For the First Time Ever, No New Rock Albums Made Billboard’s Year-End 200 Chart

People have been declaring rock dead for decades now, but should fans actually be worried?

A shopper flipping through vinyl records at a record store
2021 was a rough year for new rock albums.
Getty Images

Billboard just released its annual year-end 200 chart, which reflects the most purchased and streamed albums of the year. For the first time in its history, not a single new rock or metal album cracked the Top 200.

The Billboard 200 (which dates back to 1992) is calculated by combining the year’s physical and digital sales for an album, as well as its streaming numbers. As Loudwire points out, the newest rock album on the 2021 edition of the chart is Machine Gun Kelly’s 2020 album Tickets to My Downfall, which is ranked at No. 24 on the chart, just one notch below Queen’s 1981 Greatest Hits. (At No. 23, that Queen compilation is the highest-ranking rock record on the chart.)

Other rock entries on this year’s chart include Fleetwood Mac’s 1977 album Rumours (No. 34), Journey’s 1988 Greatest Hits compilation (No. 66), AC/DC’s 1980 album Back in Black (No. 68), Nirvana’s 1991 classic Nevermind (No. 97) and Metallica’s Black Album (No. 99).

While not a single 2021 rock album making the year-end chart is perhaps a little alarming, it shouldn’t be too surprising. Last year, just two new rock records made the cut, the aforementioned Machine Gun Kelly album and Ozzy Osbourne’s Ordinary Man, which barely snuck in at No. 199. Rock music has steadily been slipping out of the mainstream for decades now, but should fans of the genre be worried?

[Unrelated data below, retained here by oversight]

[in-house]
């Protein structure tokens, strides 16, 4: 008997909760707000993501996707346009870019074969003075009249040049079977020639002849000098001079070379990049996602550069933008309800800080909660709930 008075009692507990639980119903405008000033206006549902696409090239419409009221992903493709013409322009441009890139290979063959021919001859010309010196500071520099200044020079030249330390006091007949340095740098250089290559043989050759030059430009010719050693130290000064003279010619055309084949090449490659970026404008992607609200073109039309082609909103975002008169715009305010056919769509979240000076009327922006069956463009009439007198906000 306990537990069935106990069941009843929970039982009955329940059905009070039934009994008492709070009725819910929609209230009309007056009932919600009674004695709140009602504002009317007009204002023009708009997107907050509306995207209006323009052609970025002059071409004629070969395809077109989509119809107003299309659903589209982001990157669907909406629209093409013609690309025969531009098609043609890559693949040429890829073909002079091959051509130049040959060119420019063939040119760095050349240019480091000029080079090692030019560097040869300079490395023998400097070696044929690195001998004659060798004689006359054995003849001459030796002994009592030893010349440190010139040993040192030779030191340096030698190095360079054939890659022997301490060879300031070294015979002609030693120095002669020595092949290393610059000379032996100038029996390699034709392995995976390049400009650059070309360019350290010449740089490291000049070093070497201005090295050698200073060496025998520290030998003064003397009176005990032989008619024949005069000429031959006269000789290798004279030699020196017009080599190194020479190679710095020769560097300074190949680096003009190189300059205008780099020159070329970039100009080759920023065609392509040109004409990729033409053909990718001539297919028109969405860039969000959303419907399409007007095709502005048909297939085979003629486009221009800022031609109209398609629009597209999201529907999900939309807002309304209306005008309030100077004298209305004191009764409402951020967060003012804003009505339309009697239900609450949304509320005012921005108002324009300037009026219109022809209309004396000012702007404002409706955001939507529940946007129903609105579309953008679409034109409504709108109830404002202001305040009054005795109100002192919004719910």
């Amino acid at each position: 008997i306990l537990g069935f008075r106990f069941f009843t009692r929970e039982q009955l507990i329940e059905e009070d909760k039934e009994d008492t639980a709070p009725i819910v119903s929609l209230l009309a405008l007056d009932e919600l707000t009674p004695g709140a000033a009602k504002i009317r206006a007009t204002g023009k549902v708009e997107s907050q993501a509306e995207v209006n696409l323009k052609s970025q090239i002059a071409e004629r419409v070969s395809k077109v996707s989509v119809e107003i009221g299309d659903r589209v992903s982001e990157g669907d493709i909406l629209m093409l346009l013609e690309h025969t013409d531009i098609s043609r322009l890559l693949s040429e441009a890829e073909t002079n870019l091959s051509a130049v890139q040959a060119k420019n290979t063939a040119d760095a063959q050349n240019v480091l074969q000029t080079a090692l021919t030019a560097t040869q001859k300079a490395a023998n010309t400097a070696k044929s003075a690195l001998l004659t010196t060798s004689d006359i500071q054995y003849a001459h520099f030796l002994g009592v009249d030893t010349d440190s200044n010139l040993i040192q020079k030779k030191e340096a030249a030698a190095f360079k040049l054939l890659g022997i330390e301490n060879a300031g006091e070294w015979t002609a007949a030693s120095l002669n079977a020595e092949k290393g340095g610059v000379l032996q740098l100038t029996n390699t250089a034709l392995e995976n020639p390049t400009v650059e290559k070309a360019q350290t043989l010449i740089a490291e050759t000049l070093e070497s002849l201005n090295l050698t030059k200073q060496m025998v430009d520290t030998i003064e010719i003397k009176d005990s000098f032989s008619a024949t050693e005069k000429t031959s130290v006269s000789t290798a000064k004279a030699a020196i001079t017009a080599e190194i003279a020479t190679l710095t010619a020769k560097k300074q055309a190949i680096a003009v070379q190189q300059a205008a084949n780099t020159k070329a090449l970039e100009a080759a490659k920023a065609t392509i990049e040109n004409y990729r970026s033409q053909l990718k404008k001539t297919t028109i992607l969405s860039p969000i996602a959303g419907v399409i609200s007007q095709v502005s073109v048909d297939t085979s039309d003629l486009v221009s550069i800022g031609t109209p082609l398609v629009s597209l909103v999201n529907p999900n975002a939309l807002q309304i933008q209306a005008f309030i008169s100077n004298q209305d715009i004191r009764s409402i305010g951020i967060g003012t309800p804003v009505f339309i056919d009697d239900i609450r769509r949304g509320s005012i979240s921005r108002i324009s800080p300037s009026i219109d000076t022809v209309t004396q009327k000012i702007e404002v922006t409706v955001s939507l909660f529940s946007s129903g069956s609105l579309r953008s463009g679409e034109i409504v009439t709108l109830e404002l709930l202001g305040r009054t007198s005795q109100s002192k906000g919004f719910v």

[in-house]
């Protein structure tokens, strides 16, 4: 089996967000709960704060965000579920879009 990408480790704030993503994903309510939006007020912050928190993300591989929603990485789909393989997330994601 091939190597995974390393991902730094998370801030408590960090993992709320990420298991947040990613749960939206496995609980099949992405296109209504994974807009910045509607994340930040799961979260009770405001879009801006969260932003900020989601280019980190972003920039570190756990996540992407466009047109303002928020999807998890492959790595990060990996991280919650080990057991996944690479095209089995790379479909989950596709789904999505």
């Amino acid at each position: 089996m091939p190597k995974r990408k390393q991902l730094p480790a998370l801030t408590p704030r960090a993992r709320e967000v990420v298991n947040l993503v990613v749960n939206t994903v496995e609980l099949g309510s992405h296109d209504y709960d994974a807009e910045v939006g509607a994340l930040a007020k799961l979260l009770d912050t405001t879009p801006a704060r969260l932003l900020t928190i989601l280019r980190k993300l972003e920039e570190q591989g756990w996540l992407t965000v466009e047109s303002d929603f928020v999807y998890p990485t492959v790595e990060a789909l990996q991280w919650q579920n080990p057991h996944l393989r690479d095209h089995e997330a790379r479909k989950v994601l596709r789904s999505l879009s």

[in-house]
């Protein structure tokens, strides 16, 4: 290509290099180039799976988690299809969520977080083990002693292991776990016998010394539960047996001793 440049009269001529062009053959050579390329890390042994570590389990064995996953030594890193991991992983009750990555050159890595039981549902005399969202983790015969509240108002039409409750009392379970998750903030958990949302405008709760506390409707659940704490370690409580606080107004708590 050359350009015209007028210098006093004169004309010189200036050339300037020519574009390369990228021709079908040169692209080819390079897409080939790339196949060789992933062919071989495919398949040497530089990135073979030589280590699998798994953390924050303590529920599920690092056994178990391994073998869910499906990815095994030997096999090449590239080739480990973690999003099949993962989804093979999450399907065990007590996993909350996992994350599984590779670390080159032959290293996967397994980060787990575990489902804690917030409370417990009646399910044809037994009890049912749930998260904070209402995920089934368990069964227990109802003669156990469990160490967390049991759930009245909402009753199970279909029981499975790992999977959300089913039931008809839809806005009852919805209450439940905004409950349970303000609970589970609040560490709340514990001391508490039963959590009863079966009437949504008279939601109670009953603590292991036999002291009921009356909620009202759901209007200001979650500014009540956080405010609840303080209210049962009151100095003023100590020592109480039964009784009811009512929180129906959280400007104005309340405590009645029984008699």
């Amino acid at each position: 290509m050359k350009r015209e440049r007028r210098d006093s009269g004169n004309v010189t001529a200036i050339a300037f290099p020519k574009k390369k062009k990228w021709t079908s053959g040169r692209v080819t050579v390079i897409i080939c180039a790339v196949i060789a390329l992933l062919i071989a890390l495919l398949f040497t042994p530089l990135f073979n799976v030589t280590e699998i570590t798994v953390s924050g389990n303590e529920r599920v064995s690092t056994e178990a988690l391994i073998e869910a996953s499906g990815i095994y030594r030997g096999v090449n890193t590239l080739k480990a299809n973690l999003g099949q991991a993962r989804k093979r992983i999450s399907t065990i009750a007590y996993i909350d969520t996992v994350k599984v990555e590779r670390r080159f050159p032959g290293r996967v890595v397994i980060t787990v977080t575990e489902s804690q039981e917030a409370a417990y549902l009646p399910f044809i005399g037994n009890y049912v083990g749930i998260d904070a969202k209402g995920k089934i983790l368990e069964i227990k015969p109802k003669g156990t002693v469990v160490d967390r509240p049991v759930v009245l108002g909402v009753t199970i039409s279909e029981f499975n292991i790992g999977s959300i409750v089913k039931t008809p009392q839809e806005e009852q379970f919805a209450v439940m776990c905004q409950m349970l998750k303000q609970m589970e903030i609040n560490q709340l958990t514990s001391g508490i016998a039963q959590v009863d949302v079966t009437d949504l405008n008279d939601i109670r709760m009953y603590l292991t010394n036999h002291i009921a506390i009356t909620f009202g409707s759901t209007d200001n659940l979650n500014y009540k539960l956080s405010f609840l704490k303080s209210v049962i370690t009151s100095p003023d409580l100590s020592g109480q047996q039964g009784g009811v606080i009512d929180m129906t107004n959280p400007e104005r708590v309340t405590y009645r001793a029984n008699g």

Probably not. Rock isn’t dead — it’s just evolving. It’s become more of a niche genre of late, but that hardly means there aren’t still countless bands making interesting, engaging rock music worth your attention. You just have to try a little harder to seek them out. And the continued presence of artists like Queen and Fleetwood Mac on the year-end 200 chart show that there’s still clearly a market for this kind of music as new generations get acquainted with it. (Perhaps instead of wondering whether rock is dead, we should be impressed by the fact that 30 years after Freddie Mercury’s death, only 22 other albums — rock, pop or otherwise — outsold Queen’s Greatest Hits.)

Far more alarming than the lack of new rock records on the chart is what album topped it: that’d be Dangerous: The Double Album by Morgan Wallen, of “saying the n-word on camera” fame.

The InsideHook Newsletter.

News, advice and insights for the most interesting person in the room.